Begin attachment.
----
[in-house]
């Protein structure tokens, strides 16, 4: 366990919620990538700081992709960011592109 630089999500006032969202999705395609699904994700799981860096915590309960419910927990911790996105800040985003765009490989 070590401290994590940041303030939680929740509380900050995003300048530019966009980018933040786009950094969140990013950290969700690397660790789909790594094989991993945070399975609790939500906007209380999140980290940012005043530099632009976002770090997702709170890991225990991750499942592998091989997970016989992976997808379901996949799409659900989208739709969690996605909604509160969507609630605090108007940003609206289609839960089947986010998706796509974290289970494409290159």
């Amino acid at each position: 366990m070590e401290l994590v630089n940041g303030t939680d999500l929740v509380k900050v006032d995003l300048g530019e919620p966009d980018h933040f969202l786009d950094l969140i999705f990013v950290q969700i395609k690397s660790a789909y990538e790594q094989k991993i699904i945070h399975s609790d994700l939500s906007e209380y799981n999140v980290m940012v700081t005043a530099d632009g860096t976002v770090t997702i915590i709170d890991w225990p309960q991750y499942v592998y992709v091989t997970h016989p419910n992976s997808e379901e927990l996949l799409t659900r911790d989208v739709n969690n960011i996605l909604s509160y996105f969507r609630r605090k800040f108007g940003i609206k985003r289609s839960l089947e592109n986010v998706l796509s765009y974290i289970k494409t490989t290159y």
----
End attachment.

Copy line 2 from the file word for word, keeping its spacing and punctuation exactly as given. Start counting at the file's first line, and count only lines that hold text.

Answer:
């Protein structure tokens, strides 16, 4: 366990919620990538700081992709960011592109 630089999500006032969202999705395609699904994700799981860096915590309960419910927990911790996105800040985003765009490989 070590401290994590940041303030939680929740509380900050995003300048530019966009980018933040786009950094969140990013950290969700690397660790789909790594094989991993945070399975609790939500906007209380999140980290940012005043530099632009976002770090997702709170890991225990991750499942592998091989997970016989992976997808379901996949799409659900989208739709969690996605909604509160969507609630605090108007940003609206289609839960089947986010998706796509974290289970494409290159």